‘Lobbying’ against coal-based power projects

Posted on June 14, 2011. Filed under: Fossil fuels |

TWO ministers of Sindh have accused the ‘petroleum lobby’ and ‘supporters of large dams’ of manoeuvring to prevent productive use of enormous coal reserves of Thar region and creating hurdles in building of coal-based power stations. This is the first such explanation by any government functionary why the Thar coal deposits discovered in 1992 remain unutilised till today.

The two ministers are Syed Murad Ali Shah and Ayaz Soomro. They were on a visit to Karachi Chamber of Commerce and Industry on May 17 to discuss matters relating to the provincial budget. Shah, the provincial finance minister, said that a powerful lobby in oil import business, which has a strong influence on government’s decision-making, ensured that only the expensive oil was used for electricity generation, and discouraged efforts for use of coal. And the supporters of big dams, who always argued that dams were imperative for Sindh’s water and power requirements, he said, saw to it that the province and the nation remained deprived of electricity generation from coal.

Ayaz Soomro, the law minister, said that Sindh had been forced not to pursue coal development. “Bureaucracy in the federal government has a major role in nondevelopment of coal resources,” he added.

The ministers’ narrative absolves the political elite of Sindh of any role in delaying the utilisation of precious coal deposits. Although the clout of the so-called oil lobby can hardly be denied, the fact that it can succeed in freezing a project of great national importance for almost two decades, is not convincing enough.

In fact, the successive governments in Sindh are more to blame for the unforgivable delay for they have never been keen, nor shown any resolve, to implement this project on a fast pace. The 185 billion tonnes coal deposits, which are lying like a huge waste, could not be exploited primarily because of bureaucratic intrigues, cabinet ministers’ inefficiency and indifference and then the prolonged power tussle between the Sindh government and the federation over control of these deposits.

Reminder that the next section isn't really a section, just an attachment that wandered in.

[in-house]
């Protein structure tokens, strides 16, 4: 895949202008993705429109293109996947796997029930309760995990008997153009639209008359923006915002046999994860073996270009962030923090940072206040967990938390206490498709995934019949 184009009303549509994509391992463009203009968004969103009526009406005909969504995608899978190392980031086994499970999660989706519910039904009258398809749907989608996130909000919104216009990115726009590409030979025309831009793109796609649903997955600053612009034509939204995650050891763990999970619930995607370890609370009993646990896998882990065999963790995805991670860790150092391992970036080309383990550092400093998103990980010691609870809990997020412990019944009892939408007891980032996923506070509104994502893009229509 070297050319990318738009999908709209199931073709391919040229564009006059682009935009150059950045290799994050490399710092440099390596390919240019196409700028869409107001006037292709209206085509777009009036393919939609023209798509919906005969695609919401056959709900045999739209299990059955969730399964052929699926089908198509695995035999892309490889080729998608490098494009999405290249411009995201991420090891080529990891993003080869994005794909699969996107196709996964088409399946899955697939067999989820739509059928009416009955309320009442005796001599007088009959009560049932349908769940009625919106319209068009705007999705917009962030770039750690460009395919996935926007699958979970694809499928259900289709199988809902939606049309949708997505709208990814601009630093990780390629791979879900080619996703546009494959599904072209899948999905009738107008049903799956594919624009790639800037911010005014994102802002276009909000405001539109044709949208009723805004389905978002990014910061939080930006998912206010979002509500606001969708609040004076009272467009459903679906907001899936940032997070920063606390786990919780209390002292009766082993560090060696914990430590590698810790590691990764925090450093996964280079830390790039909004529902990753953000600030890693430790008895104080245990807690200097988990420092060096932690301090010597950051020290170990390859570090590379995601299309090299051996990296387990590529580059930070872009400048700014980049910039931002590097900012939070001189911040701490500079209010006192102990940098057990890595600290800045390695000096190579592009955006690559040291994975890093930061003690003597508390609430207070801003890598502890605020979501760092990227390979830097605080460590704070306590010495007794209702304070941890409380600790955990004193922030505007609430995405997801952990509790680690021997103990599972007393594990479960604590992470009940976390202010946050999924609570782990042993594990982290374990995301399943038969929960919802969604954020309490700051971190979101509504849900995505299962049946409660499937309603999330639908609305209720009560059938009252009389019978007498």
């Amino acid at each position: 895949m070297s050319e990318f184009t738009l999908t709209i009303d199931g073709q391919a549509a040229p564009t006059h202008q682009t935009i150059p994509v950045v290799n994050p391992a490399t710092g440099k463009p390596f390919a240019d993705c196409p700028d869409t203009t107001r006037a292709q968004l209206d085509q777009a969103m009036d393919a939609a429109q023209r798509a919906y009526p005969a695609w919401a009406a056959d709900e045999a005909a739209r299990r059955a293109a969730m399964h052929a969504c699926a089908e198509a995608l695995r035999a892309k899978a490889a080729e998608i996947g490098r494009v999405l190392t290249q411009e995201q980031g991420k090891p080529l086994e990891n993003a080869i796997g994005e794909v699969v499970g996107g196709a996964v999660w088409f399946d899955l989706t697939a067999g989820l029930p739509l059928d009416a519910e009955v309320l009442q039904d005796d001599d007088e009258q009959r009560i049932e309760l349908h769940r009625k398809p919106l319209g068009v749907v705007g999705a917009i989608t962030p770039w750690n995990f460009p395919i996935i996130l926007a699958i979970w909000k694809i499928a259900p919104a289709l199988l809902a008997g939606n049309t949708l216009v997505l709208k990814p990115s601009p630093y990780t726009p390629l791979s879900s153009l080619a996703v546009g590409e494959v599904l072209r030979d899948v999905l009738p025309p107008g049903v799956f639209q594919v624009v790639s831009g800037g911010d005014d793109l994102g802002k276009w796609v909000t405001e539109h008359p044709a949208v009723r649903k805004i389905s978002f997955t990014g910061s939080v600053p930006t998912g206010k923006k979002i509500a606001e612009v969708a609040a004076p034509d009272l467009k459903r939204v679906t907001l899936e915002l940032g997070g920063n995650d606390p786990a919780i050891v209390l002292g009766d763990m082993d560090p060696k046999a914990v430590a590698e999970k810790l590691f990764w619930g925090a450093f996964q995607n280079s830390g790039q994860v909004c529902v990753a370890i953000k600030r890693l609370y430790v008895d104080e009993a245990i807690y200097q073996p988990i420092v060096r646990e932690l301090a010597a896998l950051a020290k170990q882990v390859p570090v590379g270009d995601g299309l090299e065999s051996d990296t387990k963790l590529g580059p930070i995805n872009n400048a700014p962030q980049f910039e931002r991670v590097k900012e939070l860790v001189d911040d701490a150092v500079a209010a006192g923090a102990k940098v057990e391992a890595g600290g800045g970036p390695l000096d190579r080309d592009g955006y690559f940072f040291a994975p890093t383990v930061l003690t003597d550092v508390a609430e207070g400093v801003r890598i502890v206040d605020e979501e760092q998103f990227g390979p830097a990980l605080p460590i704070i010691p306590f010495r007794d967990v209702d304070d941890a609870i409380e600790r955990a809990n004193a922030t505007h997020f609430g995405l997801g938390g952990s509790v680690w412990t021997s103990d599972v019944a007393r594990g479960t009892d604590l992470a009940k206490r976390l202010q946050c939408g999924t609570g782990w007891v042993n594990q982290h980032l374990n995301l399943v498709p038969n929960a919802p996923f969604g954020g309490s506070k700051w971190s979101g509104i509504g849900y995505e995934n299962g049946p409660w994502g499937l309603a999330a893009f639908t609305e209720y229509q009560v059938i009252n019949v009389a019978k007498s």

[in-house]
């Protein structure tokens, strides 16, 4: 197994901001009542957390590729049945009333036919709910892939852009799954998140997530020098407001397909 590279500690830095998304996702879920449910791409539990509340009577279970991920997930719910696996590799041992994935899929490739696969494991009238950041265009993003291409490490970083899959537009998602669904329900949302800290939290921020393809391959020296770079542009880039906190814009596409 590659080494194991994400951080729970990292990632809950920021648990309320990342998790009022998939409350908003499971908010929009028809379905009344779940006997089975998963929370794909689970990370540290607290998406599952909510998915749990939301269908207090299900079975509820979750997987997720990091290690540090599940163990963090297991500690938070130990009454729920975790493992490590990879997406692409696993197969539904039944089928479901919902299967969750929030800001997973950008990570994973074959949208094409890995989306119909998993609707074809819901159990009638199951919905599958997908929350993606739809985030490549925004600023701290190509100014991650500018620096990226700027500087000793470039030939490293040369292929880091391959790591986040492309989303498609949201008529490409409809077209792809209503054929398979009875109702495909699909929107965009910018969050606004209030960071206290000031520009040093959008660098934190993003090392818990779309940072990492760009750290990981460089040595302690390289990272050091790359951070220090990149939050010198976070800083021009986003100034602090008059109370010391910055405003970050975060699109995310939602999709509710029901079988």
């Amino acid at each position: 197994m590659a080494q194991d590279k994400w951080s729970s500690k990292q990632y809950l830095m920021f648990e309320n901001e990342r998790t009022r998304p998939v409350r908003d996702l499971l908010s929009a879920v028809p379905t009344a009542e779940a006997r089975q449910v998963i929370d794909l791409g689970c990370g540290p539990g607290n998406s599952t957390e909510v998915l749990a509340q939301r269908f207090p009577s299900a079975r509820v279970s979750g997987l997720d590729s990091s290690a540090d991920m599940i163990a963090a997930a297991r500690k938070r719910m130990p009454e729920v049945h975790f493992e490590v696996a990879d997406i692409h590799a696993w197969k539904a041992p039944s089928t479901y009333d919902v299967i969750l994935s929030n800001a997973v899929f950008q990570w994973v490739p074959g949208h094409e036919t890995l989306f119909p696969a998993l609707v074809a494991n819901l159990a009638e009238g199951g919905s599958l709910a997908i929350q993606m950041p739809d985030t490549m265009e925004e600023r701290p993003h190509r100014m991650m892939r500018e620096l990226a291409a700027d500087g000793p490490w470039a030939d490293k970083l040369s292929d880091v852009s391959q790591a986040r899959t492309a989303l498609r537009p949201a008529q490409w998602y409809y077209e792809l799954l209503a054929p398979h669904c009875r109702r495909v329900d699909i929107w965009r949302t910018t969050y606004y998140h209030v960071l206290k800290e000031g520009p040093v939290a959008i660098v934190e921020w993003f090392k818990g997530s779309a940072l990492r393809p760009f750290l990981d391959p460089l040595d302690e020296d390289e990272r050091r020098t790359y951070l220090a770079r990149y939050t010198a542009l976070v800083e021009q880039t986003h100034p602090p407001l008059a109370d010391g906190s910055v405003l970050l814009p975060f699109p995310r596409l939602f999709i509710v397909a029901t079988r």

As a result, the body tasked with handling the project kept reshaping itself and changing its name with the changes in the government with no progress on the ground .

It seems incredible that no concern for nation’s urgent power needs was shown by either the central government functionaries or the Sindh ministers. The senior government officials were more interested in settling tariff rates and kickbacks with both foreign and domestic investors over purchase of electricity.

Dr A.Q. Khan, the reputed nuclear scientist, recently wrote in a column that with the help of Riaz Mohammad Khan, the former ambassador to China and later foreign secretary, he had arranged a deal in 2002 with one of the largest coalmining and processing companies of the world, Shenhua Group of China. The company was willing to provide electricity at 5.39 cents per unit and had committed to set up four power plants of 325 MW each, by 2010. But since no commission was involved, the deal was cancelled. Shenhua employs about 170,000 people and produces thousands of megawatts of power. It has put up plants in Mongolia, Indonesia and Australia.